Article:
As I write this blog I have just finished my time with Vision Sound and Light and start on Monday as a full time consultant under this banner of Component AV. I would like to take this opportunity to thank everyone who has supported me at VSL. To Dawn, thank you for the endless cups of tea, the constant nagging and the continuous encouragement to “go get ‘em!”
To Isobel, I will never understand the figures so I am glad you were there to remind me why we haven’t made as much money as I think!
To Gary, for the opportunity to work in a new start company and be very much involved in all aspects of the business. It has been an excellent experience.
To Malcolm and Nicky, you have a very difficult job trying to make what is in my head really work, thank you for your patience.
To Angie, my wife, thank you for always being there for me and backing me up when I start to doubt myself. I love you.
So, a new era awaits come Monday morning, luckily it’s a bank holiday – not probably the best day to start a business, but I am going to give it my best shot!
I would be grateful if my new mobile number will start to ring and my email start to receive some enquires so if there is anyone out there reading this please get in touch.
Onwards and upwards…….
The main TV manufacturers may claim that, due to the variety of technology used to create 3D effects on screen, their TV sets only work with their 3D glasses, but one glasses manufacturer is saying different. XpanD say they alone have solved the problem by inventing the new X103 3D glasses, a set of 3D glasses claiming compatibility with “virtually any monitor capable of displaying 3D content”.
“The XpanD X103 glasses deliver unparalleled freedom by offering the universal 3D viewing technology in any environment, on any device.” This is believed to be the key to widespread adoption of the technology by consumers.
XpanD Chief Strategy Officer, Ami Dror comments, “The main problem with display-linked active glasses lies within the incapability to use these glasses with a 3D TV that is manufactured by another brand. While we support TV manufacturers by manufacturing glasses for them, we are also requested by the same manufacturers to sell universal active glasses that will work with all the modern 3D TVs,” he adds. ”TV retailers cannot maintain 15 different models of glasses to support 15 different TV brands, rental AV companies cannot do it, and even 3D broadcasters ask for a universal pair of glasses that they can provide their 3D channel subscribers.”
Perhaps this is a step towards alleviating some of the scepticism of 3D in the home; mind you it doesn’t answer the question of whether a wide enough range of different content types will be created…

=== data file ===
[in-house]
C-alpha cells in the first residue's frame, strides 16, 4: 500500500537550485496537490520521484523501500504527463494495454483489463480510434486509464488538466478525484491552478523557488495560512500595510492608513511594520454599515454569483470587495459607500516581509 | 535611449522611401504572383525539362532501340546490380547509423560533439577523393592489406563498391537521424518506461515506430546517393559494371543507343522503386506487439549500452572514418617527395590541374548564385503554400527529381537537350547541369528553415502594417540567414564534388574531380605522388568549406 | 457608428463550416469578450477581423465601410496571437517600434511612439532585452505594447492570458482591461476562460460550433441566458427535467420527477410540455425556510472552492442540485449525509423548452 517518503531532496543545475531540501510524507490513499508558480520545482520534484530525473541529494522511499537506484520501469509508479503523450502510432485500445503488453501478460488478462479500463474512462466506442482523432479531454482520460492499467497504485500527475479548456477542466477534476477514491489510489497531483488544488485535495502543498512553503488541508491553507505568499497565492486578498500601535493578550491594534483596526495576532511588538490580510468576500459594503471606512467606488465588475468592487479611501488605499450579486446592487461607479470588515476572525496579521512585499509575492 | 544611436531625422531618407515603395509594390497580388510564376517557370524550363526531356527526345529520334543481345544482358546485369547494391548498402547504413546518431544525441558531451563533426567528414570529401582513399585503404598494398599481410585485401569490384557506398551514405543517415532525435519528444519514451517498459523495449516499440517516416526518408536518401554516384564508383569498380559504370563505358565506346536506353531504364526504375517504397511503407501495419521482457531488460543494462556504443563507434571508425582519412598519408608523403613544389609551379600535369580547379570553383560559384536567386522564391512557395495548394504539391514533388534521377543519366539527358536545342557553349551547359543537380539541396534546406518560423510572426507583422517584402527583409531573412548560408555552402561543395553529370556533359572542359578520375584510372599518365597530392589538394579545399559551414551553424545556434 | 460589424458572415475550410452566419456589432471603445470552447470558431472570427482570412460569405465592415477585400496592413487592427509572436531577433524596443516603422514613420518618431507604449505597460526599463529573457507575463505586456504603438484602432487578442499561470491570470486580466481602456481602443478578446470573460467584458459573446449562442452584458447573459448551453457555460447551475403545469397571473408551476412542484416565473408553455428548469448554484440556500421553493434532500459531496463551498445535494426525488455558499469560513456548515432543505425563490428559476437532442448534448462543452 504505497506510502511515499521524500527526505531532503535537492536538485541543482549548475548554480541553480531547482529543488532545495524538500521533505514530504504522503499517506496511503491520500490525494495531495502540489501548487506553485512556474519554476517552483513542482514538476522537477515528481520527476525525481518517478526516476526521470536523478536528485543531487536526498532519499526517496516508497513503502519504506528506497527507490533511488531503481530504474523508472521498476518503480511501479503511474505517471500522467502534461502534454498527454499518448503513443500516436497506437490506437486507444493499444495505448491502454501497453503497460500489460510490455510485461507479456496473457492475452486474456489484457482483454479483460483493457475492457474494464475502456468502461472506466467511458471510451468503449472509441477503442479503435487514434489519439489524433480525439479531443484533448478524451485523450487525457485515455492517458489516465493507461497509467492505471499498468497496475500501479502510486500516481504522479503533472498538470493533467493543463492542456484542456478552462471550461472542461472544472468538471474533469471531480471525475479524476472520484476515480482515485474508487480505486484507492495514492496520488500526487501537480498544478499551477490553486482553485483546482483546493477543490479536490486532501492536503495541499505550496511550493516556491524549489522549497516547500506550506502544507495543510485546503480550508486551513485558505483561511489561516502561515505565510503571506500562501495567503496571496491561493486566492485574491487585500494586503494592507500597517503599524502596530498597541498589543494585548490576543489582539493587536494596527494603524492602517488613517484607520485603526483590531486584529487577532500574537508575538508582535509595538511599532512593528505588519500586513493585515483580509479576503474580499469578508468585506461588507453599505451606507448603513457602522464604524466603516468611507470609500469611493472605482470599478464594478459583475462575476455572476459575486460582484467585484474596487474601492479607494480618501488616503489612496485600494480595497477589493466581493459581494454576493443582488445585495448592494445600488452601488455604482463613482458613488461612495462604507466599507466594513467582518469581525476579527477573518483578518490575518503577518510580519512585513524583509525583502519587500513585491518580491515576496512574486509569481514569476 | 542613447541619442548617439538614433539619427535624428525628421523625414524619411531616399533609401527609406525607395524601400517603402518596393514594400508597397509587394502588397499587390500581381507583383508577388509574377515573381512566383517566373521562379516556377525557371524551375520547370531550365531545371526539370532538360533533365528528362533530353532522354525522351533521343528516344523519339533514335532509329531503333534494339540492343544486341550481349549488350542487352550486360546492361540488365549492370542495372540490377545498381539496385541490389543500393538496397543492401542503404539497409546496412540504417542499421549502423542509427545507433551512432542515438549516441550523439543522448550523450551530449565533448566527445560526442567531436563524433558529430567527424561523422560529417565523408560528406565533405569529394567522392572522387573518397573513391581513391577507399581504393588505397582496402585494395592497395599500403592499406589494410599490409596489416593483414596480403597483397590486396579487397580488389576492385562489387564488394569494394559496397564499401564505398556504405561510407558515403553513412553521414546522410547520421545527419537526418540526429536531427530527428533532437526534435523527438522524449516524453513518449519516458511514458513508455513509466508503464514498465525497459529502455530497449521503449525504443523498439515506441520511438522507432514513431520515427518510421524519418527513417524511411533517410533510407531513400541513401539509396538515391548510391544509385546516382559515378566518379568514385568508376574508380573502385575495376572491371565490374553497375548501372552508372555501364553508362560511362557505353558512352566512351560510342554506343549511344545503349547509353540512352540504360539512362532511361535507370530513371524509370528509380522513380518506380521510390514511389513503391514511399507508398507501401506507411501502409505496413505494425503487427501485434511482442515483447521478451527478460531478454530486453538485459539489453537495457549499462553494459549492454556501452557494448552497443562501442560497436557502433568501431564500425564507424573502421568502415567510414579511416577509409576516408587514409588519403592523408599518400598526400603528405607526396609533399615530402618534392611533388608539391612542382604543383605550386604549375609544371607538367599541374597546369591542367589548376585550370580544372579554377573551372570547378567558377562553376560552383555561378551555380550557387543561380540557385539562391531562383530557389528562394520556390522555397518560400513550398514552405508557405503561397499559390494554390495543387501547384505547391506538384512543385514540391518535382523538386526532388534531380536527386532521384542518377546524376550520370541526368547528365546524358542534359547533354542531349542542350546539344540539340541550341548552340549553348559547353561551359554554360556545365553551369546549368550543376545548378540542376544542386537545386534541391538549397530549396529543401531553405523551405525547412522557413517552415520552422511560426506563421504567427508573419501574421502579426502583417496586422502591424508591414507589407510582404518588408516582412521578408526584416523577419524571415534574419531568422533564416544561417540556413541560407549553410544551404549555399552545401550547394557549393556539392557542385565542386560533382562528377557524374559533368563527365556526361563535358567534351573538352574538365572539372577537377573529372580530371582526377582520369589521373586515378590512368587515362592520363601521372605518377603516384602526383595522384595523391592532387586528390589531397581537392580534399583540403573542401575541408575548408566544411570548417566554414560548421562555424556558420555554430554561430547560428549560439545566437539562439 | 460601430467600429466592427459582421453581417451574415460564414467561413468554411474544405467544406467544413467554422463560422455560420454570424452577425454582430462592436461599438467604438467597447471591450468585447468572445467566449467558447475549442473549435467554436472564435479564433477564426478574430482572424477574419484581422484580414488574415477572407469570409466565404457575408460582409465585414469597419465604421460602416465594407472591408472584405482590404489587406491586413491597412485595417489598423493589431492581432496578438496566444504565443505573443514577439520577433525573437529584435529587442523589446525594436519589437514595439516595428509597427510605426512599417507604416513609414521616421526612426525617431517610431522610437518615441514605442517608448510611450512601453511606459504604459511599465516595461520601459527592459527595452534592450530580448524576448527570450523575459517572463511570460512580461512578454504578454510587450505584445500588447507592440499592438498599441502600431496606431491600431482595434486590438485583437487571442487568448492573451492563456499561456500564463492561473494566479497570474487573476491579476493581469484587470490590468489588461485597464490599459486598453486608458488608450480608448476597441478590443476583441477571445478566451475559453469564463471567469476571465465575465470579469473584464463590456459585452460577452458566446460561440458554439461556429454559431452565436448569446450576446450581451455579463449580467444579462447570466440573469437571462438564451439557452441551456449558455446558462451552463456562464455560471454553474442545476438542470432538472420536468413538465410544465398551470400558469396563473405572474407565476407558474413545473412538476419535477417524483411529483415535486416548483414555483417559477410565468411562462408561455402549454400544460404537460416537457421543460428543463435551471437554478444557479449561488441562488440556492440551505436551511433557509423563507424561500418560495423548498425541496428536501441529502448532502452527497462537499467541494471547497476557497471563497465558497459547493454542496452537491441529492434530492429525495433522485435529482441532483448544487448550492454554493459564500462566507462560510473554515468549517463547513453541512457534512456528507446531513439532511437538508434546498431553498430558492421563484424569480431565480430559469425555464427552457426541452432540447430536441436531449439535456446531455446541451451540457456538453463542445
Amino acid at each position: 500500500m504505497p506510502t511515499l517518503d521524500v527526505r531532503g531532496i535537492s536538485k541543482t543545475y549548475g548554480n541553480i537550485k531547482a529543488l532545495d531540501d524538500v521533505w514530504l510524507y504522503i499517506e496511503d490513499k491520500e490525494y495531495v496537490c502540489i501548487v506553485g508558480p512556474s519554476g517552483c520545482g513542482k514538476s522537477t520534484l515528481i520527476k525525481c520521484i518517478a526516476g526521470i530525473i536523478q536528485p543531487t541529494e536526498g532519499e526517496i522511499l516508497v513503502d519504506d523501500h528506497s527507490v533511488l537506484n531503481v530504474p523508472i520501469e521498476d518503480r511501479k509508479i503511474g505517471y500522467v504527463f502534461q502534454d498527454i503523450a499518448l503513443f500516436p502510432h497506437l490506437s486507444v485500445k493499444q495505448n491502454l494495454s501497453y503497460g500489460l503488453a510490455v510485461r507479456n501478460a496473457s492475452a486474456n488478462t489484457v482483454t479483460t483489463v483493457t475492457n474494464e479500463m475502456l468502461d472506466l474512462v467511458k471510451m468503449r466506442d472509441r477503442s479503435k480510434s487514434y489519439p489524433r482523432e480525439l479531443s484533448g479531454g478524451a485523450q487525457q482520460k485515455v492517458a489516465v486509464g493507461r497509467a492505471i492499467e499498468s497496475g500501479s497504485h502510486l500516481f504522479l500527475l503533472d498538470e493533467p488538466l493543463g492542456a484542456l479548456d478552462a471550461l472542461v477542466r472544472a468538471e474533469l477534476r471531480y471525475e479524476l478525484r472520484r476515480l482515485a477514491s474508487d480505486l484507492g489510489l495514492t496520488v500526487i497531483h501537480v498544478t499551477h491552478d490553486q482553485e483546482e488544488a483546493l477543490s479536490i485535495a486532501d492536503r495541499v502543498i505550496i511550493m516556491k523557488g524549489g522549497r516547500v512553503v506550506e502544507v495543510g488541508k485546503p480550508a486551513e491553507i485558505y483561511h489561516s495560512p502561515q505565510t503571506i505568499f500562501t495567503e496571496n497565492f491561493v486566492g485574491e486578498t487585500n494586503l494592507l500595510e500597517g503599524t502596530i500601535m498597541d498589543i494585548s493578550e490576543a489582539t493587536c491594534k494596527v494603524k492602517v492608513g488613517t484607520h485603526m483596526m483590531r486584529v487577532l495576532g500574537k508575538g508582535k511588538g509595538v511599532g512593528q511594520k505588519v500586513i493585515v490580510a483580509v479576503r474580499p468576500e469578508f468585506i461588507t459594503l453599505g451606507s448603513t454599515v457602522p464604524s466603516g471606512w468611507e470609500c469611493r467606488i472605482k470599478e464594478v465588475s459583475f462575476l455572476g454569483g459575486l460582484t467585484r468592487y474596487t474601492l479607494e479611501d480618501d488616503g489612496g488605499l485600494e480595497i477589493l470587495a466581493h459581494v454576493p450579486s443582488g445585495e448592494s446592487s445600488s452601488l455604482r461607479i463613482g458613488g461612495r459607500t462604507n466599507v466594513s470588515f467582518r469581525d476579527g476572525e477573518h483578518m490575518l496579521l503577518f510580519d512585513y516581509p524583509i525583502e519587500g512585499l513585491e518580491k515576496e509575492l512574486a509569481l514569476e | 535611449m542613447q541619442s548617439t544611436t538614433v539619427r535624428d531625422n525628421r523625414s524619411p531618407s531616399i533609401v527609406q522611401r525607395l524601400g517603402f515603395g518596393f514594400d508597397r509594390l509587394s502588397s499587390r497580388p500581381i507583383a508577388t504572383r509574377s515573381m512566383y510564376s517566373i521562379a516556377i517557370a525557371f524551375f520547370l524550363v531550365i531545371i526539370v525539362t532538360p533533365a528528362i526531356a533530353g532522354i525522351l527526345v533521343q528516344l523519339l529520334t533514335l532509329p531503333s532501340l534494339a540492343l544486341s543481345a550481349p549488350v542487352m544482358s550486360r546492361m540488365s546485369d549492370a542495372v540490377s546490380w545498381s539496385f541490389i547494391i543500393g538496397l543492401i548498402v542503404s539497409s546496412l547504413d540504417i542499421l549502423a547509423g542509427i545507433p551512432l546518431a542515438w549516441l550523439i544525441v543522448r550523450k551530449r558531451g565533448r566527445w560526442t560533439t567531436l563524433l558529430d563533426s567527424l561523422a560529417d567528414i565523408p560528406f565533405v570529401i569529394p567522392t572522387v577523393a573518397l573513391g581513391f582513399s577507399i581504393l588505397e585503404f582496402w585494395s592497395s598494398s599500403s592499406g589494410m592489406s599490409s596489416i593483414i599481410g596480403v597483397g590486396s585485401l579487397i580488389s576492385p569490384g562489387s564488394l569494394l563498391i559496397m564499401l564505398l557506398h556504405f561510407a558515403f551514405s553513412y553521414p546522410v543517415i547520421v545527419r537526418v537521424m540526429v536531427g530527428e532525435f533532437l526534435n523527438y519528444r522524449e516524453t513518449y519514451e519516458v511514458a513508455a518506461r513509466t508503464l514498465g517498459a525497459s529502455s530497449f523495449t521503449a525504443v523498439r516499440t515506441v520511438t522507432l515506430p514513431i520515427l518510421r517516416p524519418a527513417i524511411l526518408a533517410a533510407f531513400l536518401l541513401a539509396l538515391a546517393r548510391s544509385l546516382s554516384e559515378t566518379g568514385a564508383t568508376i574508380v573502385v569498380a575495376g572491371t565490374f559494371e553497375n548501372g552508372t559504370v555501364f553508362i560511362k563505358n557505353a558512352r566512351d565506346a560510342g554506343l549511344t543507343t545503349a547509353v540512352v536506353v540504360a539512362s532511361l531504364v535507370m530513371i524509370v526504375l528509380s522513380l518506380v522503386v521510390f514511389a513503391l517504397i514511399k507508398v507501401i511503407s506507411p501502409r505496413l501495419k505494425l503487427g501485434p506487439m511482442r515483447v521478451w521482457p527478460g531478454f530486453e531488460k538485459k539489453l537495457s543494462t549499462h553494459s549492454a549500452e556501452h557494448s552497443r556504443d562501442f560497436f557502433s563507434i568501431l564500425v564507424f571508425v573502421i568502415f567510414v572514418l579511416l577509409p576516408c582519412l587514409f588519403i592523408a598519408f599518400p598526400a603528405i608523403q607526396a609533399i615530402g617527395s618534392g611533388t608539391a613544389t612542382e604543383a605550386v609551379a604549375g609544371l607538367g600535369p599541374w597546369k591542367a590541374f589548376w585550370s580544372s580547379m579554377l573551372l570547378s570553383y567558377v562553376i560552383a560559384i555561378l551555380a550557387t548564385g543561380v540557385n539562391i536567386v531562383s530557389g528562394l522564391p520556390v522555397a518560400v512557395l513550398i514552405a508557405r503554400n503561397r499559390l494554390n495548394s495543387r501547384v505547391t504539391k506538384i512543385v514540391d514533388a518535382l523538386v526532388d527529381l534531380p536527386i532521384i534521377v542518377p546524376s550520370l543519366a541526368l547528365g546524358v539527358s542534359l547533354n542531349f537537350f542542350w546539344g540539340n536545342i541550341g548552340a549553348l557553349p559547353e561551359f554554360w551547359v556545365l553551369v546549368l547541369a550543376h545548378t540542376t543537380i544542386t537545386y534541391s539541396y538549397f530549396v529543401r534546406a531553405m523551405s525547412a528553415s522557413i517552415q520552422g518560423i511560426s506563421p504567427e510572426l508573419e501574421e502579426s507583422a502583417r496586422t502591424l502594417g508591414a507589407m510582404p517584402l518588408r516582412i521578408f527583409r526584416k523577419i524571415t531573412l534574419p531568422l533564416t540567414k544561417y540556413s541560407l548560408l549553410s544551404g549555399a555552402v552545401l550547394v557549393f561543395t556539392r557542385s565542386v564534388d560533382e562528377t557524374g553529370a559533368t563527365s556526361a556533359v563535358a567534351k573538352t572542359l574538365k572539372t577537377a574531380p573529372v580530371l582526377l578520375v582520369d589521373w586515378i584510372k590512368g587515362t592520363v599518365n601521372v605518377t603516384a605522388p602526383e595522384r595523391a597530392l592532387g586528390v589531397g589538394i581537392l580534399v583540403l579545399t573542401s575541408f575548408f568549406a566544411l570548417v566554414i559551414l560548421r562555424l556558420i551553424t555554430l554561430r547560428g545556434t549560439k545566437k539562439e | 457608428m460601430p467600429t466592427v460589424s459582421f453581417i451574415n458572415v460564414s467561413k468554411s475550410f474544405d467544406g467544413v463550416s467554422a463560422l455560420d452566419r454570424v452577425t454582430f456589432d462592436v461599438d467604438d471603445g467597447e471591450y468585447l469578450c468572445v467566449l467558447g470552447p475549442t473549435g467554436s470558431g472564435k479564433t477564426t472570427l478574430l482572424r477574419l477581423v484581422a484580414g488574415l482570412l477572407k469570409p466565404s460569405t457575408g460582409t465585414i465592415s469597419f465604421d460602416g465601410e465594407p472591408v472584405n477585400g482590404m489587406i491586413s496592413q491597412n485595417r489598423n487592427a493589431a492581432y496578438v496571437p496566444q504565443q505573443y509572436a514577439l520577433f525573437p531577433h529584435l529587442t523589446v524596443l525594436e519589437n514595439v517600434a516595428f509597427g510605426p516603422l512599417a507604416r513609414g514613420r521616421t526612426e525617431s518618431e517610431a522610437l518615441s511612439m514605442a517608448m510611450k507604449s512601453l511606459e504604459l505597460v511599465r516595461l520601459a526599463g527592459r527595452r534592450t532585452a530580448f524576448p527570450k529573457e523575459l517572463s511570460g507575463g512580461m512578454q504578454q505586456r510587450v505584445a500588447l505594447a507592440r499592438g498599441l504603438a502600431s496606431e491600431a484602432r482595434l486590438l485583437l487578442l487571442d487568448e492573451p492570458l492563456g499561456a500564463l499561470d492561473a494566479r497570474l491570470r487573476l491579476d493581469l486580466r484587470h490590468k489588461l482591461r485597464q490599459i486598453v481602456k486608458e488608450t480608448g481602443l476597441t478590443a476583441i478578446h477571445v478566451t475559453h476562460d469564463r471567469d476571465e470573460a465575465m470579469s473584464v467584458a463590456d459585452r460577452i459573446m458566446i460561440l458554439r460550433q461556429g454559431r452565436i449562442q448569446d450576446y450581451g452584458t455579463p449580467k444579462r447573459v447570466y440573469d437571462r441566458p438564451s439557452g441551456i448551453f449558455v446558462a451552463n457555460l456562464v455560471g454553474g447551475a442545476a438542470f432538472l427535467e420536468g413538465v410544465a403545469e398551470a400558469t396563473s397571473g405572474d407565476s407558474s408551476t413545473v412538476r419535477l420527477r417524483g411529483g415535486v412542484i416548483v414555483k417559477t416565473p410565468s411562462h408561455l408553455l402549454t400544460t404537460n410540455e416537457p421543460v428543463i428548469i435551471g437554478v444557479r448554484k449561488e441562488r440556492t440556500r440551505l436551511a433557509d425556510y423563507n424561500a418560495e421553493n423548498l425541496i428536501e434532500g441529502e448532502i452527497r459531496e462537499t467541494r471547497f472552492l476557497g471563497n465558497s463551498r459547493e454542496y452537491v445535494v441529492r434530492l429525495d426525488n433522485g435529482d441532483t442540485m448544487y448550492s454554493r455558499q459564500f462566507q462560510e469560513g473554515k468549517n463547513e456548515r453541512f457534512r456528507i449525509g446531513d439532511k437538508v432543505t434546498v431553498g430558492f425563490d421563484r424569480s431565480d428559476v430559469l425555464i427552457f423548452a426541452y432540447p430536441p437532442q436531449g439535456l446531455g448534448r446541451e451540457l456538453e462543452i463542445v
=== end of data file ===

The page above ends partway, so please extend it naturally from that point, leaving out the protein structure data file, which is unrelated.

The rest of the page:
Like the looks of this one, should be a winner for the museum and visitor centre markets…
DENON PRO ANNOUNCES New COMPACT SD PLAYER & REMOTE
DM Pro has introduced the second model in the new Denon Professional solid state range of players. The half-rack sized DN-F400 is a unit playing SD and SDHC cards.
Using flashcards for storage as big as 32GB, the unit can playback in a continuous or triggered state MP3 or WAV format files. Half-Rack 1U small form factor and the simple to use interface makes it an instant winner for spontaneous or programmed repeat messaging, announcements, fire and safety voice alarms, live events and kiosk applications
Check out the details at
Without going into detail about how I accidentally came across this on the web – interesting though!
TOUCH YOURSELF INTERFACE
According to researchers in the US, Skinput system, an acoustic sensor capable of detecting distinctive sounds made by tapping different parts of skin, will turn bodies into touchscreens.
The unit is small and wearable combining a bio-acoustic sensor and a pico projector. Demos have centred on using an arm or hand as an interface but with roughly two square metres of skin there are numerous possibilities.
The research team, comprising Carnegie Mellon University’s Chris Harrison and two Microsoft Research employees, Desney Tan and Dan Morris, will publish their findings in a paper titled Skinput: Appropriating the Body as an Input Surface. The paper will be released in April at CHI 2010, the ACM Conference on Human Factors in Computing Systems.
Tan explained the technology had the potential to advance the way we interact with technology. He said:
“Just as cellphones and mobile computing have changed the way we operate in the world, so, too will this vision of ‘intravenous computing’ revolutionise the way we use – and rely on – computers.”
“Proprioception (our sense of how our body is configured in three-dimensional space) allows us to accurately interact with our bodies in an eyes-free manner. For example, we can readily flick each of our fingers, touch the tip of our nose, and clap our hands together without visual assistance.”
One word of warning however comes from Pranav Mistry, of the Media Lab at the Massachusetts Institute of Technology, who told the New Scientist that users would have to position the armband very precisely so the projection appeared in the right place. Because we don’t want to be caught tapping the wrong thing in public!